7. What does “genetically human” mean? This can hide a whole range of problems. For starters, a clump of cheek cells of skin cells are genetically of the species homo sapiens, arguably. Are these humans?

Bradshaw’s argument is explicit that a human being is genetically human and a distinct individual. Skin cells are not distinct individuals, and so wouldn’t count. Blastocysts obviously are. This smacks of tossing out a standard argument that normally works and ignoring that it was already answered.

8. He states: However, using the term “genetically human” to mean “a human being” is semantically and factually inaccurate. They mean DIFFERENT things. Skin cells are “genetically human”, but are NOT “a human being”. “A human being” is ALSO “genetically human”. See the distinction? What this then means is that MD believes a human being = human genes + human organismal form. However, this form is very difficult to pin down: it takes on a range from a clump of cells right through to fully formed adult, and every form in between, plus, no doubt, all other forms such as dramatically mentally, cognitively or physically disabled or altered forms. Really, he is co-opting “human being” to mean “a single organism anywhere along the developmental line with the genetic blueprint of the species homo sapiens” even though there is no clear genetic blueprint of homo sapiens. He seems to think all scientists agree with this. They don’t. At all.

I’m not sure whether Bradshaw thinks that all scientists agree with this, but it doesn’t matter as long as it is a biological consequence and so follows from the science. And Pearce in this point doesn’t actually give any reason to think it unreasonable, and as I pointed out above that blastocysts are, at least, fully-genetically human seems perfectly reasonable. That their genetics will differ greatly from that of the mother and isn’t just a mutation or corruption of hers also suggests that it’s a distinct organism. That as it develops it will develop cognitive abilities suggests that we can at some point clearly consider it an individual. So the argument still does seem to have some merit.

9. Referring back to the previous transitional form problem, if human genes + form refers to a particular organismal form, and since this refers to the entire genetic range of 7 billion people, what are the necessary or essential genes? What could one human and another differ in, in terms of genes, and what genes must they have to qualify as human? What about a neanderthal? What about the transitional hominids that sit before, at and after the arbitrary demarcation line between homo sapiens and the hominid species preceding it? This debate becomes one of essentialism vs nominalism. He would need to establish some kind of Platonic realism where “human being” objectively correlates to a set of essential genes. Tough gig. See “Natural Law, Essentialism and Nominalism”.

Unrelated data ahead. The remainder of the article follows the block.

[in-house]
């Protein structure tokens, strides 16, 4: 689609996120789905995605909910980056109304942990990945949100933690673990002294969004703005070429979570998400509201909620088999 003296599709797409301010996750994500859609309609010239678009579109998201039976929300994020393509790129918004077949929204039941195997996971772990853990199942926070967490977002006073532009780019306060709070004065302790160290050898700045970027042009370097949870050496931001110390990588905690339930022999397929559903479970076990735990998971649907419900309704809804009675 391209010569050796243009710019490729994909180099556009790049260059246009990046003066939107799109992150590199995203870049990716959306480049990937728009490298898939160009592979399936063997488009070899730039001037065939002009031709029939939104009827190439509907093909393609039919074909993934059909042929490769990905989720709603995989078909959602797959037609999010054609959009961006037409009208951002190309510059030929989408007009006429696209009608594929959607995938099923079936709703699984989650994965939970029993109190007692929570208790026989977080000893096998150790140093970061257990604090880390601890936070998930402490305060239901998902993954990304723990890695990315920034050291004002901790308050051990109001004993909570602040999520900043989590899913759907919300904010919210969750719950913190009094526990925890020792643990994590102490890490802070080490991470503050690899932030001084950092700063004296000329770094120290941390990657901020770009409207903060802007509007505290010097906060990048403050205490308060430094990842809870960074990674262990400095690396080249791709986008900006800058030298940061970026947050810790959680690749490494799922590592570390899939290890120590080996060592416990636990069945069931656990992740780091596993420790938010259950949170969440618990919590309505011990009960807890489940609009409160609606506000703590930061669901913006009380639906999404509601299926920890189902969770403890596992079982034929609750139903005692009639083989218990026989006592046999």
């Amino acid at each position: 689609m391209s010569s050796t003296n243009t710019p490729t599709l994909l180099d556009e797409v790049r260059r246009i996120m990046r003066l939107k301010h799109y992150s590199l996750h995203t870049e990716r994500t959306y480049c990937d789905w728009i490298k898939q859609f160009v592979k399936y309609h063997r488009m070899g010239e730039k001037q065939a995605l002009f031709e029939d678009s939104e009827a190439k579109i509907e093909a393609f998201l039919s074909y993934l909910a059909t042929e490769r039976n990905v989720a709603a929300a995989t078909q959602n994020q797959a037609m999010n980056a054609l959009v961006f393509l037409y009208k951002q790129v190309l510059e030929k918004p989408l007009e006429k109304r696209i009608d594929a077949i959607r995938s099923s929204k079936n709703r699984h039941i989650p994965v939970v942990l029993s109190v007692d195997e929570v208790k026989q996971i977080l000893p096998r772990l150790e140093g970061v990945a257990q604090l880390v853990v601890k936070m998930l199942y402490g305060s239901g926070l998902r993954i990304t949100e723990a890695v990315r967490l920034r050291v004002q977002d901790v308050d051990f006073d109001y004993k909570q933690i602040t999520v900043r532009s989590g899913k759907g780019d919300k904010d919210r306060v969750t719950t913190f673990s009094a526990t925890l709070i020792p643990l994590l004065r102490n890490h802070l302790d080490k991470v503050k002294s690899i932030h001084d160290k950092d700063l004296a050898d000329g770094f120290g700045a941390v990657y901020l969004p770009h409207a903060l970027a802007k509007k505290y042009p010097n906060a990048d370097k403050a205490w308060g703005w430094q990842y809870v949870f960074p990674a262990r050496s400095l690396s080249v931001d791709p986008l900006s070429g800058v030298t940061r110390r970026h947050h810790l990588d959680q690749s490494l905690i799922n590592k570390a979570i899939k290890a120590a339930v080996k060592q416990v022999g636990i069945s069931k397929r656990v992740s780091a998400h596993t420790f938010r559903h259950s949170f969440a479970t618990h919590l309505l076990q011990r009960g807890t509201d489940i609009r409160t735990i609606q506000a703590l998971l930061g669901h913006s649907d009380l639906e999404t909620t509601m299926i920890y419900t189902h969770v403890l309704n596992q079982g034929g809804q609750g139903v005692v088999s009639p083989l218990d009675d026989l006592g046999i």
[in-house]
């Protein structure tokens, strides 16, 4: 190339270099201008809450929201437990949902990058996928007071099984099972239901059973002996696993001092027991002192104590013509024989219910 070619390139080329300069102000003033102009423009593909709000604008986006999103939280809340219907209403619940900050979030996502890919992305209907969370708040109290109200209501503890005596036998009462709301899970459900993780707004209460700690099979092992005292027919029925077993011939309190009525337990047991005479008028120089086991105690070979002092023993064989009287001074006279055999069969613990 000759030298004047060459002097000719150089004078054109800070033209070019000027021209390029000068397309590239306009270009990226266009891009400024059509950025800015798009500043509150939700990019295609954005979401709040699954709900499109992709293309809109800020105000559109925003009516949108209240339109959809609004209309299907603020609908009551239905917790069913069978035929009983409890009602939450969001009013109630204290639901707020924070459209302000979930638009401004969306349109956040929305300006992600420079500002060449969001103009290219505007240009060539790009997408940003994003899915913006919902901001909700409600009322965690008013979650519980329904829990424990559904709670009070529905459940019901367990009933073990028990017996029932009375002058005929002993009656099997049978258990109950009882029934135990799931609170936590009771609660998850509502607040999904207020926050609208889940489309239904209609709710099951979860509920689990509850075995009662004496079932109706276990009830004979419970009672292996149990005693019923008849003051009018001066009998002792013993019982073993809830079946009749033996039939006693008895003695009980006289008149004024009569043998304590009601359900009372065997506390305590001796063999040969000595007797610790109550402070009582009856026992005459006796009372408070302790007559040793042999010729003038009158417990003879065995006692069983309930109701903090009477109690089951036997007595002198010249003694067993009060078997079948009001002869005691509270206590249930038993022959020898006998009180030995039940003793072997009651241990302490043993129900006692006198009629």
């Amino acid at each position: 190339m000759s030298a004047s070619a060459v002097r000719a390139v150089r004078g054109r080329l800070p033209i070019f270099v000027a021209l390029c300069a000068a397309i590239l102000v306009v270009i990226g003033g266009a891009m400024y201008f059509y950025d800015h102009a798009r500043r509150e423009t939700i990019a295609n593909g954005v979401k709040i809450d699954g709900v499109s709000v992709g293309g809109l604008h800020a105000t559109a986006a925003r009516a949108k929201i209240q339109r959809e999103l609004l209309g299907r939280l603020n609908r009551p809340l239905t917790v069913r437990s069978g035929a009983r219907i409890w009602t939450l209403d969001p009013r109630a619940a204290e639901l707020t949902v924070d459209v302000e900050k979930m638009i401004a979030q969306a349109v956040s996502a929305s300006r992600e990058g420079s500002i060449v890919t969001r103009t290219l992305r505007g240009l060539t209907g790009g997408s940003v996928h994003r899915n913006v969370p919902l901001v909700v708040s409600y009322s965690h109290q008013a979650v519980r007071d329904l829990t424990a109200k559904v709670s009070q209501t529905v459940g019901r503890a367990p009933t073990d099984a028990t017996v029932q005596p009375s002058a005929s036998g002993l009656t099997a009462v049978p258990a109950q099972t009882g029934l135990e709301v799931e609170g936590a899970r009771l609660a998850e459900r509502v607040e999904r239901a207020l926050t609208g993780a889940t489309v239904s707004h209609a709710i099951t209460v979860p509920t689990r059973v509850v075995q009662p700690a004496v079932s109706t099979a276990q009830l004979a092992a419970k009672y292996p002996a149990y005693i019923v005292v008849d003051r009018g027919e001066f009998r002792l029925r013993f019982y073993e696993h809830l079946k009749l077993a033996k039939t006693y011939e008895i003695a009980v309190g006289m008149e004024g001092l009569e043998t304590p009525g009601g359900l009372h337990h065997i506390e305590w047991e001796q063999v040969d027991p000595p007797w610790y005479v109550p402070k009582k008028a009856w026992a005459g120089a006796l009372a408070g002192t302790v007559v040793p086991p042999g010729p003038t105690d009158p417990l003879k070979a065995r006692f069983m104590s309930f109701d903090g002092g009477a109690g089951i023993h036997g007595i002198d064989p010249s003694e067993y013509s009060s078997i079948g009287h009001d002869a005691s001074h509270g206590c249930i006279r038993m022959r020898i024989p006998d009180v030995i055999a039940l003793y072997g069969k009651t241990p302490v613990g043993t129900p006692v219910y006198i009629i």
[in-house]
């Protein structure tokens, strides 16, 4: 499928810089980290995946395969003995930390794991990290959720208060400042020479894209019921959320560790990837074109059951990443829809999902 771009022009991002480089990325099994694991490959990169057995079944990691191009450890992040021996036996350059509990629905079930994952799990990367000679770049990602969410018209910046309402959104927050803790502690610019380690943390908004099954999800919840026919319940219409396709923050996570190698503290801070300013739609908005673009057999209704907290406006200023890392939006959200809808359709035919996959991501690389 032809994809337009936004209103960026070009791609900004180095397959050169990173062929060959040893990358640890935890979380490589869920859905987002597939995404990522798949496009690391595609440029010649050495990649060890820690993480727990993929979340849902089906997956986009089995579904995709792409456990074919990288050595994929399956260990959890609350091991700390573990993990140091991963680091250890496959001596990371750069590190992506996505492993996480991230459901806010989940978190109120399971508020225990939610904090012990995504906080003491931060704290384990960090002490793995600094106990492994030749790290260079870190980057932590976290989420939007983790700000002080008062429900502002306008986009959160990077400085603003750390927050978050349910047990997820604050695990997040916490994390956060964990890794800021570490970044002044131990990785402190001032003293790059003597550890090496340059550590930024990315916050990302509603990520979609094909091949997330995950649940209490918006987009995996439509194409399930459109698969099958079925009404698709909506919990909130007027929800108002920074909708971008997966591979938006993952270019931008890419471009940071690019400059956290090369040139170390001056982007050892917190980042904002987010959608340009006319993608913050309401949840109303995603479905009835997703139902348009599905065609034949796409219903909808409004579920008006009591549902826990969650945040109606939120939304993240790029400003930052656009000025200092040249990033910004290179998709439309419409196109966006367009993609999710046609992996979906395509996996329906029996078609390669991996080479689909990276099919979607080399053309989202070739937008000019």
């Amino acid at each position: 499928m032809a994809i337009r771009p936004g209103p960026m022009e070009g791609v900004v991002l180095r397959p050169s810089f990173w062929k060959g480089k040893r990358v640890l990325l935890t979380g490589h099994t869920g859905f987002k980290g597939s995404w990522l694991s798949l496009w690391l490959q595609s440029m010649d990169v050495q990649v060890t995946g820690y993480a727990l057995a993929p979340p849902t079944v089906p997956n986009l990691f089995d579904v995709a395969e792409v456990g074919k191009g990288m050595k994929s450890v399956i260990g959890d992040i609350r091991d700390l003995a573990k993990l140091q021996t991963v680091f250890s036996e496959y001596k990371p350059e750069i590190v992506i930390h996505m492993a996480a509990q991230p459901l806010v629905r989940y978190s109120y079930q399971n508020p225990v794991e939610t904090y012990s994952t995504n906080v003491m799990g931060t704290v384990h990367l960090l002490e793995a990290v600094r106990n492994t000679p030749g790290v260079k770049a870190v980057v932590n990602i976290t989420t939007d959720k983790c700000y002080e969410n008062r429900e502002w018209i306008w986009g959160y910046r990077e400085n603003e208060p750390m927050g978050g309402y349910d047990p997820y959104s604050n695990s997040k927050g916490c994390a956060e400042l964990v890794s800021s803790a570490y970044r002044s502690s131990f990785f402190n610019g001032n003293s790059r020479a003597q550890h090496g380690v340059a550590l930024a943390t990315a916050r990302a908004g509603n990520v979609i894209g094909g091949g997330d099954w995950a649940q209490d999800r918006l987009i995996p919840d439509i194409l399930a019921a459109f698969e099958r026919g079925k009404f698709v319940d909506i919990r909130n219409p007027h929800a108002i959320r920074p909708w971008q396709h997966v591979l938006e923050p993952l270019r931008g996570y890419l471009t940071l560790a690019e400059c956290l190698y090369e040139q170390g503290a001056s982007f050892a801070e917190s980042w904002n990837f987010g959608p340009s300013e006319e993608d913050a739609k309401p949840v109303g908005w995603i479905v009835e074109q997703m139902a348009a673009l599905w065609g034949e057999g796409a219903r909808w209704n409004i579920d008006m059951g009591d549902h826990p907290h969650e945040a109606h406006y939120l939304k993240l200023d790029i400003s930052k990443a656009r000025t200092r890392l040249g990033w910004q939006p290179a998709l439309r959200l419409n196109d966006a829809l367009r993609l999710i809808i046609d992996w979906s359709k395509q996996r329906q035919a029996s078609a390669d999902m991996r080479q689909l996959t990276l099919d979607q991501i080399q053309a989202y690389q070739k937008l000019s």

Again, this is irrelevant, as the blastocyst is not in that gray so we don’t need to play around with the demarcation line. Pearce would have more success arguing against the “distinct individual” line instead of the “genetically human” line.

10. What does this then say about transhumanism – the futuristic, though presently doable, conjoining of humanity and technology?

Not much, one presumes, as the blastocyst is clearly genetically human and if we join a human and technology the human parts will be genetically human and the technological parts can be considered add ones. Even if this is a real philosophical issue, the blastocyst is indeed clearly genetically human so this won’t work as an objection to that, especially since the only philosophical issues will be over whether tranhumans actually count as human beings or not, and the only objection Pearce could raise here is that Bradshaw’s definition raises the question of whether transhumans are human beings.

11. What if you replaced an animal embryo’s brain mass with human brain cells – would this chimera be seen as a human being?

Why would it? The animal embryo would mostly have the genetics of the animal, except for the brain, which wouldn’t make it a human being by Bradshaw’s definition. Perhaps Pearce is after an argument that it would act human and so would have to be granted human rights as a person, but that’s not what this example in any way shows.